A Special Dexter Gift From Showtime: Analyzing The Official Script For Episode 1, “Cold Snap”

Let's break down the official script of Dexter: New Blood episode 1 "Cold Snap"!

Nick Henderson | DexterDaily.com

Last week, Showtime reached out to a handful of dedicated Dexter fans on social media with an offer to mail them a special gift as thanks for their excitement and dedication leading up to the release of Dexter: New Blood. The Dexter gods shined on me once again as I was among those selected. Fast forward a week or so and packages started to arrive in mailboxes. What we received, I was not ready for...

Nick Henderson | DexterDaily.com

Showtime sent printed copies of the teleplay for “Cold Snap” (Episode 1 of Dexter: New Blood) complete with a list of dated revisions, cast members, music, and sets. The manuscript arrived in mailboxes in a brown envelope with a “Fred’s Fish & Game” stamp in the top left corner and the cover sheet included smeared blood that differed from copy to copy (Based on photos from other fans, it’s clear the blood itself was applied to each individual copy and was not photo-copied). The package also included a personal note from Clyde Phillips that reads:

Dexter: New Blood’ would never be as special without loyal fans like you. And it’s because of you that we strive every day to try harder - to do better. I can promise you one thing - This season is going to be killer! All best wishes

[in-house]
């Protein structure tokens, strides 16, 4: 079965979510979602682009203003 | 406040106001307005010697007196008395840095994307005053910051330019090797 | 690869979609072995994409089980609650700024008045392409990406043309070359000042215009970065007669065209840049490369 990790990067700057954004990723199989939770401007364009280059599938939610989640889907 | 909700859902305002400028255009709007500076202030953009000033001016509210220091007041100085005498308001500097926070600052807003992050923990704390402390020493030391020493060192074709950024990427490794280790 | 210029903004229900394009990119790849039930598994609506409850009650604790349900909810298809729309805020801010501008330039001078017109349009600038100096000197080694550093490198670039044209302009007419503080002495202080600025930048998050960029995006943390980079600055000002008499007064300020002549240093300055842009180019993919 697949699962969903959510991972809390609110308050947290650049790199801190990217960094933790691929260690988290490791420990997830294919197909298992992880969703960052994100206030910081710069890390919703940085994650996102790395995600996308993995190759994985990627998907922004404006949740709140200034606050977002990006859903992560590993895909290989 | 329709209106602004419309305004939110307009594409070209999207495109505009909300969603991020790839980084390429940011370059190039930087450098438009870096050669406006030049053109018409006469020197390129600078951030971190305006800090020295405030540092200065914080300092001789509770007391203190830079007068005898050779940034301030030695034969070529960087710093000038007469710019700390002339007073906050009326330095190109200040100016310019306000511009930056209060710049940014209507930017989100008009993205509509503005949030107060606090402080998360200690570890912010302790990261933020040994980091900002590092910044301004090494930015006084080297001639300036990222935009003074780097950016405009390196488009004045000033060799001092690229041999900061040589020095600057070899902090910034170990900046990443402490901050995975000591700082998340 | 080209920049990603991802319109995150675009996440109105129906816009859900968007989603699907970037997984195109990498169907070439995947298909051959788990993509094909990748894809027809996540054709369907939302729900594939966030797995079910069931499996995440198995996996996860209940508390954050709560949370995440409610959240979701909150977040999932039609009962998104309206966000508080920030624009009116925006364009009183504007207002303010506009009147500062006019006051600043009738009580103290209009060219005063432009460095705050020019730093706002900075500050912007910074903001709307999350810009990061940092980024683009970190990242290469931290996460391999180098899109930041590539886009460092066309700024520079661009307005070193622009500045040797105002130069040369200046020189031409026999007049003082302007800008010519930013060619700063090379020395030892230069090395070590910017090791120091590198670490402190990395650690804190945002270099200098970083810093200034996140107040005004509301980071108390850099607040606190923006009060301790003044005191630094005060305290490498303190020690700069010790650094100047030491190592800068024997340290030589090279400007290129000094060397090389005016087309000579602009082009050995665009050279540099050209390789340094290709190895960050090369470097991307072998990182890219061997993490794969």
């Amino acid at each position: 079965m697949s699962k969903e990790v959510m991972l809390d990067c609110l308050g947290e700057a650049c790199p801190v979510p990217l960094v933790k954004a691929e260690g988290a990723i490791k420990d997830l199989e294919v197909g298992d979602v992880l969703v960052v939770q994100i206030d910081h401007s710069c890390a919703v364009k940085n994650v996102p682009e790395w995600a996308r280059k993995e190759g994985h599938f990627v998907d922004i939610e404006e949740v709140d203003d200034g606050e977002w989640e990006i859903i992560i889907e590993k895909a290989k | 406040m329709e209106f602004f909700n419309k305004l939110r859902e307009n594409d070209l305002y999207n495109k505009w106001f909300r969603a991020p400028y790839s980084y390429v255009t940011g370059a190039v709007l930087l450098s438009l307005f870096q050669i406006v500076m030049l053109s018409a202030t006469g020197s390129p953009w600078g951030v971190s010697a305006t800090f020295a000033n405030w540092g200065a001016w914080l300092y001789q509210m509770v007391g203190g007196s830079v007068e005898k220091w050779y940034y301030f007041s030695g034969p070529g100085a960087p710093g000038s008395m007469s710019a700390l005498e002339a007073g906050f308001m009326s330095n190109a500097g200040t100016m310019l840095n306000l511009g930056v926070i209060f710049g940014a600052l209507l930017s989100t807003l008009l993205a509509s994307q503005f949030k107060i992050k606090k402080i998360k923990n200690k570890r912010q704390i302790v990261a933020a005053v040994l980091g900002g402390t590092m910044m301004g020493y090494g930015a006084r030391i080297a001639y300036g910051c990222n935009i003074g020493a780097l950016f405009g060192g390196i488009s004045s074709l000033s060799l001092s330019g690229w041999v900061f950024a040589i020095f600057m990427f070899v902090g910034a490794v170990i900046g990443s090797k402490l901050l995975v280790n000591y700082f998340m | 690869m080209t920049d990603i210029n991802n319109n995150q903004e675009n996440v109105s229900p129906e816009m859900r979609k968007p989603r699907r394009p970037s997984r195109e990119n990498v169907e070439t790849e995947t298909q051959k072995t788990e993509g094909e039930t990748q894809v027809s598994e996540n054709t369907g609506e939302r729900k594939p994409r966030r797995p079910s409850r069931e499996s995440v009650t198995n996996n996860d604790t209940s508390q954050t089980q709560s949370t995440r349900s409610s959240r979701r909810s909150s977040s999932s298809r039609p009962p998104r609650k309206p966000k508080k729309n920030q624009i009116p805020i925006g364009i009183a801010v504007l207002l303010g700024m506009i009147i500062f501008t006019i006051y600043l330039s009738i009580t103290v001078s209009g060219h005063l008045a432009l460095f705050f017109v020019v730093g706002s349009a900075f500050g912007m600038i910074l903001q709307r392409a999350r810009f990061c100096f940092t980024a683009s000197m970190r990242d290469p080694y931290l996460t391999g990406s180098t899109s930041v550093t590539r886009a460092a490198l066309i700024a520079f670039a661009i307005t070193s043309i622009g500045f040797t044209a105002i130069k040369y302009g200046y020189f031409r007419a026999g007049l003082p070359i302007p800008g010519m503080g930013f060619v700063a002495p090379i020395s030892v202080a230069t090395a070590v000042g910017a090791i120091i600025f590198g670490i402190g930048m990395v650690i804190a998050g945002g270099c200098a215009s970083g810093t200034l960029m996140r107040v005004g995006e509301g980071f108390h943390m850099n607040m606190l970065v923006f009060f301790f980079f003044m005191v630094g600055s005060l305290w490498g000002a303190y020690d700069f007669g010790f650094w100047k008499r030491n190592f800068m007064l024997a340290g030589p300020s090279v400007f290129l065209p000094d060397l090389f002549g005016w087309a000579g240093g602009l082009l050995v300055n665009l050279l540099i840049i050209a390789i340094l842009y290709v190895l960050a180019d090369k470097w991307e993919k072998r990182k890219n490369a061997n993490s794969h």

- Clyde Phillips

The teleplay was written by Clyde Phillips and based on a story he co-wrote with Adam Rapp. As someone who has now watched that first episode 4 times, sitting down to read the script was a fascinating window into the development process of the show. Not only does it show how the final product reflects what was written but also where it diverges. While the episode that aired on November 7th is a faithful adaptation of the script we were sent, there are plenty of instances where scenes or dialogue were altered either in the moment on set or in a revised version of the script that came later (the version we were sent was dated March 29, 2021 and was labeled as “Double Blue Revisions”).